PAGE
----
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Funding and governance at the University of Oslo

The University of Oslo has faced a steep learning curve in terms of providing for the CoEs. Concerning financing, the university first decided to award each centre an annual lump sum of NOK 2 million. This strategy changed in 2012 when the first centres were in their final phase. In order to sustain some of their activity and to ensure the centres’ smooth transition into their departments, this lump sum allowance is now allocated to the faculty. The grant is permanent, i.e. it marks a general increase in the faculty budget. The faculty now has the authority to decide on the continuance of the centres. Making the faculty responsible for the grant is a new budget model; the practice is also being applied to the new generation of centres; they will not receive a direct grant, which will be allocated via the faculty.

Behind this new funding strategy was the concern that the centres tended to grow quite large. Strained faculty finances do not allow for a great deal of specialisation in selected research topics or a concentration of resources in a particular field. As the faculties and faculty administrations have different perceptions of the CoEs - some are enthusiasts, others are sceptical - they may choose practices for administrating the grants different from those preferred by the university.

The University of Oslo’s annual reporting to the RCN has illuminated challenges for co-ordinating their reporting systems in order to provide assistance for the reporting expected of the centres. In particular, different authorities seem to use different definitions of key terms; this complicates the reporting process. For example, the Ministry of Education, the RCN and the university all have different definitions of “a stay abroad”; reporting a researcher as having had a stay abroad involves reporting on the basis of three different definitions, which obviously generates an extra workload.

The CoRG is administered as part of a department and, like other parts of the department, relies on the department’s and the faculty’s administrative resources. The CoE grant constitutes 38% of its total funding (Table 8.3). External funding is moderate but higher than the average in its field of research. CoRG’s leader credits the CoE scheme for its increased success in Norwegian open-mode funding, which is very competitive. Applying for a CoE is thought to have professionalised application writing in the group. Together with the prestige associated with CoEs, this is seen as having led to their improved success rate regarding RCN project grants.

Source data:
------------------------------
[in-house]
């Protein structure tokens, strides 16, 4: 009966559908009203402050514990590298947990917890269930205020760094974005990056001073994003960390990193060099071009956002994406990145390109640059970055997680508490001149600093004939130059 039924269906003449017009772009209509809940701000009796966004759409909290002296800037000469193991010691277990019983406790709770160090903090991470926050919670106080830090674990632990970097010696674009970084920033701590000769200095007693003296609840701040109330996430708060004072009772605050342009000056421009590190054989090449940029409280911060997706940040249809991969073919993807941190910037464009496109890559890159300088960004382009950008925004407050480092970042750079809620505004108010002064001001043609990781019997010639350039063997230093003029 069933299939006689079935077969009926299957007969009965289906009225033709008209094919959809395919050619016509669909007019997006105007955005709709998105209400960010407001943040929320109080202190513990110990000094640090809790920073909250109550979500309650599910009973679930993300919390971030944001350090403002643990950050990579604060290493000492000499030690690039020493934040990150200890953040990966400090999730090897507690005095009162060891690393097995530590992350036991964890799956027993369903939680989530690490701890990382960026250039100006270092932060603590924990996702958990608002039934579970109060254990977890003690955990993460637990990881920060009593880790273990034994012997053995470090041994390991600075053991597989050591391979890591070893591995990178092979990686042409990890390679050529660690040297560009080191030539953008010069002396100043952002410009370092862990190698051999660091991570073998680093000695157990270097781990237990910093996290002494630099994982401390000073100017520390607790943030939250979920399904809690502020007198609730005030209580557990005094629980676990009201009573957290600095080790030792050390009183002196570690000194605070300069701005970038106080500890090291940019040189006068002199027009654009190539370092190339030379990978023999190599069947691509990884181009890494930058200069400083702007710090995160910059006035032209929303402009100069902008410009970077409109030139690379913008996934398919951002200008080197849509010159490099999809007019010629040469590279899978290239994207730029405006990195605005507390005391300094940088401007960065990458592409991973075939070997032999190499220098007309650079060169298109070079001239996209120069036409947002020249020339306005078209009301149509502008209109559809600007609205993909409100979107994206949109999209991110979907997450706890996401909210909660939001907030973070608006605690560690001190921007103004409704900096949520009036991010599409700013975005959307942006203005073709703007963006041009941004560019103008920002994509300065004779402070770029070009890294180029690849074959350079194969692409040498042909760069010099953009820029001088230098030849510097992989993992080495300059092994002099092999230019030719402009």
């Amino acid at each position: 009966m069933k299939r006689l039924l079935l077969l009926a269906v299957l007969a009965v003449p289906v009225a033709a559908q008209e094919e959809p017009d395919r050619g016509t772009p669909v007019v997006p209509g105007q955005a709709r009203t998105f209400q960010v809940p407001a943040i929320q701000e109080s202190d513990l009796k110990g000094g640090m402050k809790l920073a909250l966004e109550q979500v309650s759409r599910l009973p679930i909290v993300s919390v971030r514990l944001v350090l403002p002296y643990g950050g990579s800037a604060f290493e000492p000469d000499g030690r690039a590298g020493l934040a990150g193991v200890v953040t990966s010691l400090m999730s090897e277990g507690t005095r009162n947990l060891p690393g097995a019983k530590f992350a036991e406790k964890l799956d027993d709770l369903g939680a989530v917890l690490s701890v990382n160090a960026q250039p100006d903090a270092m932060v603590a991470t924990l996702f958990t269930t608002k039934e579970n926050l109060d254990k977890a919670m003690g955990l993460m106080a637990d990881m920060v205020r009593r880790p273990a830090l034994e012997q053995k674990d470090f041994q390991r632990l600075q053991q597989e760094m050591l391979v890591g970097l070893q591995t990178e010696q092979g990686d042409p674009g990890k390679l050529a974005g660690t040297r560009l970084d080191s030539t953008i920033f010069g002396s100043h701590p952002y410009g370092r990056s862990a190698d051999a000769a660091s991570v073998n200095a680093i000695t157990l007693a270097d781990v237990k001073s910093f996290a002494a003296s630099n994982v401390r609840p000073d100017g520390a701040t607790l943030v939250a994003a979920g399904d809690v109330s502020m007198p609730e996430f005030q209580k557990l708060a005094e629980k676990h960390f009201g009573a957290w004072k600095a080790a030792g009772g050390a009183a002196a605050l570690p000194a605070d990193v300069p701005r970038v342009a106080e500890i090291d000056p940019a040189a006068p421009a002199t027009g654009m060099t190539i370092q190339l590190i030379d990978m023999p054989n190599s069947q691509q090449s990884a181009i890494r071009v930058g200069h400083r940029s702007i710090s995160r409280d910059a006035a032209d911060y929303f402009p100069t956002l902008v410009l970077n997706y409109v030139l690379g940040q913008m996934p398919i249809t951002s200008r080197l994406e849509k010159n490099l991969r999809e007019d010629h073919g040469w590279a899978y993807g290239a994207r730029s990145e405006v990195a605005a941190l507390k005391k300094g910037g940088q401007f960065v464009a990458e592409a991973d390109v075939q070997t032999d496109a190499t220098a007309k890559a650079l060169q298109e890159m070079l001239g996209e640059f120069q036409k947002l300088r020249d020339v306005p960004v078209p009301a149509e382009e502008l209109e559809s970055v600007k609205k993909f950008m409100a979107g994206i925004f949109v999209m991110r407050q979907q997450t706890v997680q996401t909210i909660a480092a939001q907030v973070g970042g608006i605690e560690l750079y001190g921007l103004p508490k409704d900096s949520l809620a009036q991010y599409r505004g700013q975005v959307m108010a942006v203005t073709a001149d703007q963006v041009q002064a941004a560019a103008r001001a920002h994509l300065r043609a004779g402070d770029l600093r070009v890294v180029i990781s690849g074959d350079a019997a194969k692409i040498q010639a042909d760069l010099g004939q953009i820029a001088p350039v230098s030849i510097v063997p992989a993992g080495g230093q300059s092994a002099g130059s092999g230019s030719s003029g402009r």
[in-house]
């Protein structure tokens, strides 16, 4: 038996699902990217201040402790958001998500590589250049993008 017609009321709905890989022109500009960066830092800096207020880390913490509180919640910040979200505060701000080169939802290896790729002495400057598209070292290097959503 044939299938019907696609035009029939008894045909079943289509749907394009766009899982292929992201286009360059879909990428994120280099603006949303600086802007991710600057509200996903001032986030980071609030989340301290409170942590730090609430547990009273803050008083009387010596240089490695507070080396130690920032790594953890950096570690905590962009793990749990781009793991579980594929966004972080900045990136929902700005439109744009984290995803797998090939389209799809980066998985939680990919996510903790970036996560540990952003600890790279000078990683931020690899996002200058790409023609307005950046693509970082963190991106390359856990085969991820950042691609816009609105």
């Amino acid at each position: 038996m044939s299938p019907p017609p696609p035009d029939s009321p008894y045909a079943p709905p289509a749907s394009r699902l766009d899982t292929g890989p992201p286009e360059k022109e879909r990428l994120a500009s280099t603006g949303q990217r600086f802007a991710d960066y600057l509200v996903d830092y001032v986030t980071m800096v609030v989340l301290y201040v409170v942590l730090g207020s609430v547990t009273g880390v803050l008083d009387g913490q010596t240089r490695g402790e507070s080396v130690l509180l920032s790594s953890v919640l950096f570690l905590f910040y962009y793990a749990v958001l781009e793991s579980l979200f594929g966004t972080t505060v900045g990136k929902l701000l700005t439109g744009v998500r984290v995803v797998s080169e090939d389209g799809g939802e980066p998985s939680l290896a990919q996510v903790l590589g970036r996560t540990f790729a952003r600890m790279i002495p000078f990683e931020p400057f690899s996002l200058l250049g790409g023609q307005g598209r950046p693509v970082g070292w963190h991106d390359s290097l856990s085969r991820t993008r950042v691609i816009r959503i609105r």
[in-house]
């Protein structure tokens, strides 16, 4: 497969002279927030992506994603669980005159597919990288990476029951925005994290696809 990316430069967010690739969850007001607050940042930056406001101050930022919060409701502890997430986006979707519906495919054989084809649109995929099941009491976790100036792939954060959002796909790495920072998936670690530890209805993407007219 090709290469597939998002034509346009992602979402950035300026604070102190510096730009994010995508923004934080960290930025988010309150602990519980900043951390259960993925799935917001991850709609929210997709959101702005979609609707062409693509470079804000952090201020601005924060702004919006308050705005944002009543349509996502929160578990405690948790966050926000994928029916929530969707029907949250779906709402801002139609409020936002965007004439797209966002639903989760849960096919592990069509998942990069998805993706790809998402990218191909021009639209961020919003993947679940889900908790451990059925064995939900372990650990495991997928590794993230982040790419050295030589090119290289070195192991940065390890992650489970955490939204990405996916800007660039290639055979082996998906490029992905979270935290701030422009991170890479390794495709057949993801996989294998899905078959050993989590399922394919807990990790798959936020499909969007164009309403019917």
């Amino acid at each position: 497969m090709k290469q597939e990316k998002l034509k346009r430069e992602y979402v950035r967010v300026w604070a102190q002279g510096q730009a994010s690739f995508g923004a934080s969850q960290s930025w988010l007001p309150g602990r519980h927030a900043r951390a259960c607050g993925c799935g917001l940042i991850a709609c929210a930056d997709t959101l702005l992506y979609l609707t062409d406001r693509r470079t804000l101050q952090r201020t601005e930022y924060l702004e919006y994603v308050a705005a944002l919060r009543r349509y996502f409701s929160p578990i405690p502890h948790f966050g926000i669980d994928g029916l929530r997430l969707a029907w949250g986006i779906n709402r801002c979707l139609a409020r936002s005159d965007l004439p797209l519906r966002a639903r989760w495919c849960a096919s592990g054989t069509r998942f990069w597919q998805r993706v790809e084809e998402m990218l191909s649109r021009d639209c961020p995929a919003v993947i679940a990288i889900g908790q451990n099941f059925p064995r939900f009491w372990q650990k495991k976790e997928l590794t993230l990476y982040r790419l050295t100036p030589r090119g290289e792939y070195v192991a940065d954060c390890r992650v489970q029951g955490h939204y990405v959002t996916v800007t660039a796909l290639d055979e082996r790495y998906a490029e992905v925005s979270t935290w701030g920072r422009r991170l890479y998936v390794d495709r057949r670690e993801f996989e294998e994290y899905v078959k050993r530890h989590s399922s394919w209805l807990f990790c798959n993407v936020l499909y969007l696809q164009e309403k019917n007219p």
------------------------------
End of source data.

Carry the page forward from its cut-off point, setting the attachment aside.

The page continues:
Table 8.3. CoRG’s income sources

CoRG’s sources of income

%

Grant from the REI directly

38

Funds from the host institution

36

Other public grants (mainly RCN)

26

Total

100

Centres use the CoE grant for various purposes, such as improving infrastructure, attracting guest researchers, conference travel and buying out of teaching duties. For CoRG, much of the grant has been used to hire senior international scholars and post-docs and buy out teaching duties. This last has had consequences for CoRG’s field of research. Buying centre staff out of teaching duties means that the department has to find replacements. This can be challenging, and the easiest option is often to rely on people already working in the department. Most departments have tight budgets. Thus, the buy-out money offers the host department some flexibility and autonomy and they prefer not to spend it on temporary teachers. The buy-out strategy also affects education, since CoRG’s research speciality is not covered well at the bachelor’s and master’s levels. To the authors’ knowledge, problems relating to buy-out of teaching duties concern only a minority of the CoEs.

 
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